Question about luks reliability (additional bugs?) and data protection against Windows and SSD Partitioning

In the next year i want to update my Mainboard/CPU and replace some SSD’s on my PC and i asked myself how i could setup my drives and my partitions for a optimal OS stability and data protection when i load in Win10 for Gaming/VR Gaming.

I read a few people reported issues with dual boot and this lead me to buying a external usb drive for Linux/Manjaro, i also though it would be the best way to keep my data protected (unplugged) from Windows but a guy in this forum told me its not recommended and not official support to use a external Linux Bootdrive.

  1. I don’t know if my files under Linux are protected in Win10 and possible malware and hackers or facebook (because i want to use Oculus Home, that includes alot spytelemetrie), are my Linux files save on a ext4 partition, or will Windows10 have access to this partition?

  2. Will be Luks the only safe way to protect my internal linux ext4 partitions under win10? Will i get additional boot issues in future when i’m using luks? I’m also thinking to disable my Linux drive in Windows Device Manager, but im unsure if this is really the right key, because i could use the Linux drive for games in windows.

  3. Optional Question: How should i install my future PC System when i have 1x NVMe SSD and 1x Sata SSD. At the moment i’m thinking about installing Linux on the NVMe SSD with my VR Games on a seperate partition on the NVMe and my Sata SSD with Windows 10 and Flatscreen Games also on a secondary partition. I think that gives the optimal performance for gaming but i read its a best way to disconnect my other drives when install/reinstall Win10 because it messed around with the other drives (possible random installing boot partition or even replacing Partition Tables from Grub?). Can anyone confirm this problems, i also don’t know how if there is a way to disable the NVMe drive in other Bioses (newer Biosversions) because there is no way to disable this NVMe drives in my Gigabyte Z-170 Mainboard and its takes to much time to unplug it, because its hidden under the CPU Cooler.

I know there are alot of questions but i hope you guys can give me advise how to setup my PC/future PC the right way.

Thanks in advance :slight_smile:

Out-of-the-box, Microsoft Windows cannot read any of the Linux-native filesystems. There are several freely downloadable Windows drivers and utilities for reading an ext4 filesystem, but as far as Microsoft is concerned, that is third-party software that you must install yourself, and I also do not know whether similar drivers and utilities exist for filesystems such as xfs, btrfs, jfs, reiserfs, et al.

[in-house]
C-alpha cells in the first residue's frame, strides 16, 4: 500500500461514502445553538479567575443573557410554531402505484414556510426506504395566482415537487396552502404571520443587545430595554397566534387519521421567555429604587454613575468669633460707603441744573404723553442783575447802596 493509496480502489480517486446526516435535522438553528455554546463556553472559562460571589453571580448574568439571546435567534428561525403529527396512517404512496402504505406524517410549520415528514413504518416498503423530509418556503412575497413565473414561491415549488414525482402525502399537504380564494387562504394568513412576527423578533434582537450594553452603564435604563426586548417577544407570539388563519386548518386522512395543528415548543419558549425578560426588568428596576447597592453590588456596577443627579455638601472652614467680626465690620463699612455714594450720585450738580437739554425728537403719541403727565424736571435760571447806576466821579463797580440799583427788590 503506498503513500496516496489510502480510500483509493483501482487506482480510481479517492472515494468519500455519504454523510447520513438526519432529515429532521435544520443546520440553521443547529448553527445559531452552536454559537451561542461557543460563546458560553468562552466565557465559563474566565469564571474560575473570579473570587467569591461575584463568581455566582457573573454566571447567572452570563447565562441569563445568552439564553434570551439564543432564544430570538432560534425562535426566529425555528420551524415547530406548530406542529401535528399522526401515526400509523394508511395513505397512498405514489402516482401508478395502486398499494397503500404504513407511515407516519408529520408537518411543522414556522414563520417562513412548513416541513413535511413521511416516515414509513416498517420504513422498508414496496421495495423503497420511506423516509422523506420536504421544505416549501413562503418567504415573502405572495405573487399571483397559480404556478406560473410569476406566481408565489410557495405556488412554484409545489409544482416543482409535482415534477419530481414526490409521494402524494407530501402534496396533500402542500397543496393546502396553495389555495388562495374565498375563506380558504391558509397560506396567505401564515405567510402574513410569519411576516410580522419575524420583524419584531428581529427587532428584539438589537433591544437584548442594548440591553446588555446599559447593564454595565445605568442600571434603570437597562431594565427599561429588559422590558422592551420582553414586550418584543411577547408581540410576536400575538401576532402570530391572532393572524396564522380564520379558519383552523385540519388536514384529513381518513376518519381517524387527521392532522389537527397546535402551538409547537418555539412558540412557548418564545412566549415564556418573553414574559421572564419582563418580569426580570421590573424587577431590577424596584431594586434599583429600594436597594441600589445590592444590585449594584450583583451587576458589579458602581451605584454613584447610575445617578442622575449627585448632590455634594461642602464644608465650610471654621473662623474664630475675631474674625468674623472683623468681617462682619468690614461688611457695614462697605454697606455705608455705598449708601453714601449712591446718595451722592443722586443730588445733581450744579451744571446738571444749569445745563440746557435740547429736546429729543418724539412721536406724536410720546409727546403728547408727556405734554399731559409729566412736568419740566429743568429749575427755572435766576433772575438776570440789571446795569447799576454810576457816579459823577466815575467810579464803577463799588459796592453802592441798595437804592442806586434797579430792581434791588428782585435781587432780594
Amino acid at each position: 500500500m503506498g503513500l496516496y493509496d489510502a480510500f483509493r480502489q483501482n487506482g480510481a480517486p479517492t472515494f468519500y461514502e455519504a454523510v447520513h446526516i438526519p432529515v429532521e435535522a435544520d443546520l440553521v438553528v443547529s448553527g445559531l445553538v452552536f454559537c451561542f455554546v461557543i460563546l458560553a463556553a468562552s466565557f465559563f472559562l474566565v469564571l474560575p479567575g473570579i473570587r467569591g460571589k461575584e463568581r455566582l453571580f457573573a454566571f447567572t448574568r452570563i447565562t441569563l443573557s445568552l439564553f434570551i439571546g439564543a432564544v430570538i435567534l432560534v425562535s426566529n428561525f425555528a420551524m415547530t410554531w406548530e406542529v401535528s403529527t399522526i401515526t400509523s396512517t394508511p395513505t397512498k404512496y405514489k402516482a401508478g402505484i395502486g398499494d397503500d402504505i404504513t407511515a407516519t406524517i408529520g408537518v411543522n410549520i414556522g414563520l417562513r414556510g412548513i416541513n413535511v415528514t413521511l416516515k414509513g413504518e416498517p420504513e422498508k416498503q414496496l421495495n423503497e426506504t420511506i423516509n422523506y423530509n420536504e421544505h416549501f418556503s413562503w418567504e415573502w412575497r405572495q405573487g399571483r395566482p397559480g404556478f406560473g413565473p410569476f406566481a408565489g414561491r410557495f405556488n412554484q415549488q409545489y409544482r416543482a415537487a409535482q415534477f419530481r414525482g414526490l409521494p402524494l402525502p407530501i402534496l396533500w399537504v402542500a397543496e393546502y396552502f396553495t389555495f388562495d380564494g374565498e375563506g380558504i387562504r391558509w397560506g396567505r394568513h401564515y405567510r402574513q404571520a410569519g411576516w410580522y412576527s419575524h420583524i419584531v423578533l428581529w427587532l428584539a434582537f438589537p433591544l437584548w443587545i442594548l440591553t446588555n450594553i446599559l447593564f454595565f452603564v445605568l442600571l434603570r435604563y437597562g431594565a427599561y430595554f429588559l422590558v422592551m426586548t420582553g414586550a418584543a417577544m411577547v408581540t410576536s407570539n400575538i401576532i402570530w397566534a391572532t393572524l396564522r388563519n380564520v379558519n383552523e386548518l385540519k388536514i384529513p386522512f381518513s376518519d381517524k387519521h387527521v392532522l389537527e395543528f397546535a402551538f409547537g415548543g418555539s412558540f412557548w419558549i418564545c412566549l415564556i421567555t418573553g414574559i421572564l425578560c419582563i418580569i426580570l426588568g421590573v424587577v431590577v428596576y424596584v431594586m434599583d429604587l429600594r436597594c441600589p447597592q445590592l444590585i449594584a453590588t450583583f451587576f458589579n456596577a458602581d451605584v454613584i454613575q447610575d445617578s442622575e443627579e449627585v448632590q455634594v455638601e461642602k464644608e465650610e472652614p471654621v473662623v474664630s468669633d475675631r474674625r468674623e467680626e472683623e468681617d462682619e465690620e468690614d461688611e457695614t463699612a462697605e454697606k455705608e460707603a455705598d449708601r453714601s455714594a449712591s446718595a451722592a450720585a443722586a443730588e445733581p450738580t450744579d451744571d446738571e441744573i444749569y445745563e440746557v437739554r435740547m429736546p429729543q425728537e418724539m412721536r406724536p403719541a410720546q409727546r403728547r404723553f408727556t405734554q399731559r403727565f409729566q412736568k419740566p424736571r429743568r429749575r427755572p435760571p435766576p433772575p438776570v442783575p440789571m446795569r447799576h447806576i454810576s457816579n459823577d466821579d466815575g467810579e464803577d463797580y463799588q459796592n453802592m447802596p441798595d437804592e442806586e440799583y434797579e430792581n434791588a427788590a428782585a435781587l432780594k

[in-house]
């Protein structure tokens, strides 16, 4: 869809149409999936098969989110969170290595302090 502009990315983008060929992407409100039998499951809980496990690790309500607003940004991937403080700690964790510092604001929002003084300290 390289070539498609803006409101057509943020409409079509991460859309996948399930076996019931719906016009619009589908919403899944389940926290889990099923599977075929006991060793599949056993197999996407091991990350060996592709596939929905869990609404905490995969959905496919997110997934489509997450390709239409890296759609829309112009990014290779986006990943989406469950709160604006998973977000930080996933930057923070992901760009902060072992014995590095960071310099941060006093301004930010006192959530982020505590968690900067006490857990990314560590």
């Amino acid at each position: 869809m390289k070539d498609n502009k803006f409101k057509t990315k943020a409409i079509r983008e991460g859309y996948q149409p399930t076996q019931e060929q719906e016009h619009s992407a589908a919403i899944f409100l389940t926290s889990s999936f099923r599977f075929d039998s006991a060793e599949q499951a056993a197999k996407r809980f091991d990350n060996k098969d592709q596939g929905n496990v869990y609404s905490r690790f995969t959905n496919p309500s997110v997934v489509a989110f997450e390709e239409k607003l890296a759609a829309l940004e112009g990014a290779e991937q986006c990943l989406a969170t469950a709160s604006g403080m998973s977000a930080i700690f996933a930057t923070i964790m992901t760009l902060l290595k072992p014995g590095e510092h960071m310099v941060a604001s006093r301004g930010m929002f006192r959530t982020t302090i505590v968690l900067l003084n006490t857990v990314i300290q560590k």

However, what you do have to keep in mind is that if you were to run Wine on your GNU/Linux system, then any Windows malware that you could be running inside of a Wine session will have access to your entire home directory ─ not beyond, because it wouldn’t have the right permissions.

Luks doesn’t have anything to do with protection against Windows or malware. Luks only offers protection against data theft in the event that your computer is stolen. Therefore, it is almost by definition useless on a desktop workstation, although it’s pretty useful on laptops that you take out on the road with you.

Once a Luks-encrypted volume is unlocked, the system can read from and write to it according to the regularly applicable permissions, and so it would offer no protection at all against any malware or other misbehaving software.

I’ve never used Luks, but many people here seem to be having problems with it, albeit that those problems are probably caused by a malfunction in the biological unit between the keyboard and the chair. :wink:

Disconnecting the drive is pointless.

The speed of the drives doesn’t really matter much beyond booting. The Linux kernel uses aggressive caching, and so most read operations will be directed toward the cache in RAM, rather than toward the drive.

The simplest thing to do would be to install Microsoft Windows first and install Manjaro after that. Then you won’t have to disconnect anything, and Windows won’t be screwing up the boot loader ─ albeit that a Windows update could still be doing that at some later point, according to what I hear.

Myself, I don’t use Microsoft Windows and I have no need for it, but your mileage may vary. :wink:


Thanks for your long reply, i appreciate this.

Possible you missed my point or maybe i miss something here (related how luks exactly works in every little detail). But from my understanding, Sample: When i boot into Win10 on drive number1 my Linux drive number2 would be still locked and stay encrypted with luks and its not possible (atleast with my encryption password and the additional drivers what you suggested) to have access to my Linux files
under Windows10.

Im aware that when i have open my Linux encrypted volumen open/booten up, that my files could be read by a hacker but how will a hacker or telemetrie have access to it, when im boot into Windows10 (without a Virtuelle Machine of course… but till today i don’t use a VM or even Wine)?

Then there is still no point in using LUKS, because Microsoft Windows cannot read GNU/Linux filesystems. In other words, with or without encryprion, Windows has no access to your GNU/Linux partitions. :wink:


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